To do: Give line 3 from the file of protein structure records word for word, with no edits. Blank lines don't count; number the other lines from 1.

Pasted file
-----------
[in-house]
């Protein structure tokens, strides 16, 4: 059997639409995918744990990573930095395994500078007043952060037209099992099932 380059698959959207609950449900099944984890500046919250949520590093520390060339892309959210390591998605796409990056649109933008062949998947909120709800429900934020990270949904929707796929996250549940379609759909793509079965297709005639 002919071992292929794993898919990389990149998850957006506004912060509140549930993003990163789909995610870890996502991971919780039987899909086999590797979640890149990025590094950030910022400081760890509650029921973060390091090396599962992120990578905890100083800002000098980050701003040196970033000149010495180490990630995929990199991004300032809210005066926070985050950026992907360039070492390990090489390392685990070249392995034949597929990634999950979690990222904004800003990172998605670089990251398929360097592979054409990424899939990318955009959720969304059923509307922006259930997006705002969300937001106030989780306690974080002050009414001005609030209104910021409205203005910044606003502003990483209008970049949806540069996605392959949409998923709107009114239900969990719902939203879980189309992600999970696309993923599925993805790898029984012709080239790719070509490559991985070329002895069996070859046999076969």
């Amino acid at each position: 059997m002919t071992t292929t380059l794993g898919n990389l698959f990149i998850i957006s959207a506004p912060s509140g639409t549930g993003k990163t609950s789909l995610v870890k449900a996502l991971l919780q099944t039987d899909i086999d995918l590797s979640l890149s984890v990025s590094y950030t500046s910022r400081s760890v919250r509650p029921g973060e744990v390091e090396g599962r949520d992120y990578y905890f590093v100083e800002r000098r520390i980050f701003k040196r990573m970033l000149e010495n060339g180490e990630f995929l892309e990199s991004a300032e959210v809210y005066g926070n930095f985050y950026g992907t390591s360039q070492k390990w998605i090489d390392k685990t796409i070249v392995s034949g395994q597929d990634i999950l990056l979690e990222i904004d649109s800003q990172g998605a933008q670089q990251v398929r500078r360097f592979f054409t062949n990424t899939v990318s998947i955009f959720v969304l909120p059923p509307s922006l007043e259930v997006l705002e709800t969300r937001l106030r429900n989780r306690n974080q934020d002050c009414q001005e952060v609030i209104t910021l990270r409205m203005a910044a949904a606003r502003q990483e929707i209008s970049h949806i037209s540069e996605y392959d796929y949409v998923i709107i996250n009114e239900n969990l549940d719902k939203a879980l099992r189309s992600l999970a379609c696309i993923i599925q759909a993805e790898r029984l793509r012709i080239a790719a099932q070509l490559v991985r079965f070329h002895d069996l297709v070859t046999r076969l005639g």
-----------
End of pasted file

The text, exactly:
């Amino acid at each position: 059997m002919t071992t292929t380059l794993g898919n990389l698959f990149i998850i957006s959207a506004p912060s509140g639409t549930g993003k990163t609950s789909l995610v870890k449900a996502l991971l919780q099944t039987d899909i086999d995918l590797s979640l890149s984890v990025s590094y950030t500046s910022r400081s760890v919250r509650p029921g973060e744990v390091e090396g599962r949520d992120y990578y905890f590093v100083e800002r000098r520390i980050f701003k040196r990573m970033l000149e010495n060339g180490e990630f995929l892309e990199s991004a300032e959210v809210y005066g926070n930095f985050y950026g992907t390591s360039q070492k390990w998605i090489d390392k685990t796409i070249v392995s034949g395994q597929d990634i999950l990056l979690e990222i904004d649109s800003q990172g998605a933008q670089q990251v398929r500078r360097f592979f054409t062949n990424t899939v990318s998947i955009f959720v969304l909120p059923p509307s922006l007043e259930v997006l705002e709800t969300r937001l106030r429900n989780r306690n974080q934020d002050c009414q001005e952060v609030i209104t910021l990270r409205m203005a910044a949904a606003r502003q990483e929707i209008s970049h949806i037209s540069e996605y392959d796929y949409v998923i709107i996250n009114e239900n969990l549940d719902k939203a879980l099992r189309s992600l999970a379609c696309i993923i599925q759909a993805e790898r029984l793509r012709i080239a790719a099932q070509l490559v991985r079965f070329h002895d069996l297709v070859t046999r076969l005639g």